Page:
Chris Richmond’s review published on Letterboxd :
In the rundown, poor town of Sparta, Mississippi, it is very hot, and the people drink Coca-Cola.
Much like Do the Right Thing, the "heat" in this film is both a literally frustrating and nigh-impossible-to-remove element that permeates the atmosphere and a likewise constant boiling over of emotions running high. Emotions stemming from all the way back to the Civil War for some, and even farther behind that for others.
This film is not only about racial tensions. It is smartly also about the North's decimation and subsequent condescension of the South. It is also about the difference between having money in your pocket and not. It is, most importantly perhaps, about the distribution of power, and how that intersects with things like money and race.
The racial prejudice portion of the film is far from preachy, but it's not exactly subtle either. The other elements I just mentioned are. They're found not only in the assumptions made based on who has a certain amount of bills in their wallet, their purse, or their bank account, but additionally within the contrasting perception of the widowed Chicago native and the similarly confident and looking down his nose of Officer Tibbs himself.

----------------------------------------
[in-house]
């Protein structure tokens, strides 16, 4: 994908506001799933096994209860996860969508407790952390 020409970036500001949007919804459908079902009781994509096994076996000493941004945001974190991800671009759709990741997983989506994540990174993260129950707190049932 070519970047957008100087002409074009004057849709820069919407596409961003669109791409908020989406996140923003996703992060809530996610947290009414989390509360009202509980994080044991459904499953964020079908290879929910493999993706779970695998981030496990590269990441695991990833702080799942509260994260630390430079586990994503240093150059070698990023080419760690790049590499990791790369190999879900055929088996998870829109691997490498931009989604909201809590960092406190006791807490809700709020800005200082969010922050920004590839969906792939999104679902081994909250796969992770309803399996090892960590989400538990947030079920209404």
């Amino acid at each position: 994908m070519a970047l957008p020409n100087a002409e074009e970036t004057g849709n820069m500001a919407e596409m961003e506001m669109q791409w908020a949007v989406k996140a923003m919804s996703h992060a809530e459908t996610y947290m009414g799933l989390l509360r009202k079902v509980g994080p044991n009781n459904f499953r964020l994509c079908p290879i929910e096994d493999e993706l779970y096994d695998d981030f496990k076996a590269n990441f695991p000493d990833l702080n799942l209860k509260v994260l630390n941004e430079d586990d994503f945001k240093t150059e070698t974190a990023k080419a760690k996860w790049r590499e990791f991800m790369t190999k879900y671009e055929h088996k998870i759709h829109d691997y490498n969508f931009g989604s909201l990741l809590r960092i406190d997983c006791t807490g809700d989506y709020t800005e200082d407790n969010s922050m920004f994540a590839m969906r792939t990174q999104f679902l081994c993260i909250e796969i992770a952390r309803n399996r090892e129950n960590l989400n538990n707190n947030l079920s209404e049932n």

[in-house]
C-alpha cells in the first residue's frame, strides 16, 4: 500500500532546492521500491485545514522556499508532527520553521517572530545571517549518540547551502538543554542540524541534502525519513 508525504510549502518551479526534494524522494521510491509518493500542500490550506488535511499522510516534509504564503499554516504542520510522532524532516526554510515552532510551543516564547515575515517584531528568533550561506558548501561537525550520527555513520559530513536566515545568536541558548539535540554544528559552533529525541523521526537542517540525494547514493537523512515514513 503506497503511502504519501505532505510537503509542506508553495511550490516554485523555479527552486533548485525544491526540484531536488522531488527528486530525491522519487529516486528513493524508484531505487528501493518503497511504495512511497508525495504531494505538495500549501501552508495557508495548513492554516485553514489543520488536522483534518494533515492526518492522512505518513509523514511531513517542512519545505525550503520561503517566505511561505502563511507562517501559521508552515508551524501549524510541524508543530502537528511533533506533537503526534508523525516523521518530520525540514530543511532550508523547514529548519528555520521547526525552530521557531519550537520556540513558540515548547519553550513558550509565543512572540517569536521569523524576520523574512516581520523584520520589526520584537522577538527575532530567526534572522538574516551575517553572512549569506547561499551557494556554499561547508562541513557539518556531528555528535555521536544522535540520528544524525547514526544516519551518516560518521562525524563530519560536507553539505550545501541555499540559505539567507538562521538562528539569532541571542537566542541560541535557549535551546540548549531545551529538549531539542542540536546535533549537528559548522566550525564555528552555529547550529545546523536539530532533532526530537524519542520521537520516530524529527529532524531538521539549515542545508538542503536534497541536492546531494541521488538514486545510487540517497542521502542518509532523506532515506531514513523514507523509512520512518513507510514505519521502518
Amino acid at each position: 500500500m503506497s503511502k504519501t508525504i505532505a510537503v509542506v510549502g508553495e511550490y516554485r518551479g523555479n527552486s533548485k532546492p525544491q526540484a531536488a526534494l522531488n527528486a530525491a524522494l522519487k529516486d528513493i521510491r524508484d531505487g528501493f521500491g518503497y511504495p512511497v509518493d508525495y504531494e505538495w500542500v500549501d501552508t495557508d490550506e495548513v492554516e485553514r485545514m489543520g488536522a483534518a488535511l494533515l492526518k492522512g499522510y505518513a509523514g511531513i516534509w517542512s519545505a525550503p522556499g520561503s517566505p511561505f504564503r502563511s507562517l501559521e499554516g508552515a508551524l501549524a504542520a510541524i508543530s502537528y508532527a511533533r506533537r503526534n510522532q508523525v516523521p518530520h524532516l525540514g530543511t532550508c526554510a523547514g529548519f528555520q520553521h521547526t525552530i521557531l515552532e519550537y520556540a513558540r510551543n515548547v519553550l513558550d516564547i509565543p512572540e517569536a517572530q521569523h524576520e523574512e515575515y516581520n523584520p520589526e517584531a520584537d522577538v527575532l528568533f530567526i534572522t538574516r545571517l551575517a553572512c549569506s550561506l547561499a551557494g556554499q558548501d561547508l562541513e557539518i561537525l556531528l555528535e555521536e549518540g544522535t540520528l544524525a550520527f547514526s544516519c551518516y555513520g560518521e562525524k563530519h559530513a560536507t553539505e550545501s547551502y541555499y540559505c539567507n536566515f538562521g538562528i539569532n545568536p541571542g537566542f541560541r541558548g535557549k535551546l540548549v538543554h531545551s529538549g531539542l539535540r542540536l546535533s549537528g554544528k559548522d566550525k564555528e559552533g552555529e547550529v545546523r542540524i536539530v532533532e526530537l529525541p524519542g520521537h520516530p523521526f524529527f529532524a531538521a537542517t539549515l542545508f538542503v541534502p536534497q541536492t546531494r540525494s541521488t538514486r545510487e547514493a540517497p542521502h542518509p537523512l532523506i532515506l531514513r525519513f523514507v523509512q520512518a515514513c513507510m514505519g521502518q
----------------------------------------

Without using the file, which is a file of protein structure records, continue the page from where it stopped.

Tibbs is, of course, played marvelously by Sidney Poitier, with impressive poise and a steely glare that manages to be convincingly intimidating in the face of odds stacked against. Arguably more impressive is Rod Steiger in his performance as the gum-mashing, irritable but secretly contemplative Chief Gillepsie. The entire cast delivers strong performances, but these two stand head and shoulders above the rest.
Director Norman Jewison approaches the murder-mystery from a narrative arc that's more concerned with the goings-on of the investigation and its participants than the actual resolution, and that's reflected in the film itself. Clues and progress in the case have relatively little weight or impact, but that's certainly made up for by the alternate focus.
Part of the reason he gets away with it is the fast-paced, inventive filmmaking that features a bevy of shots and interesting editing, carefully balancing wide and medium framing with occasional close-ups that are made more gripping by their rarity.
The camerawork and composition can feel mildly forced, and the lighting is hit-or-miss, especially in regards to proper exposure for Poitier, but mostly In the Heat of the Night is a visual success.
Storywise, it would have been nice to have seen a few interesting characters like Endicott and Mrs. Colbert get a little more screen time, but the fact that they're interesting enough to elicit this dissatisfaction is testament to the strength of their foundation.
While it isn't quite revolutionary or awe-inspiring on any singular front (save, perhaps, the marvelous acting), In the Heat of the Night accomplishes its mission as an examination of social structure, the power of money, and the danger of assumption while masquerading as a procedural drama.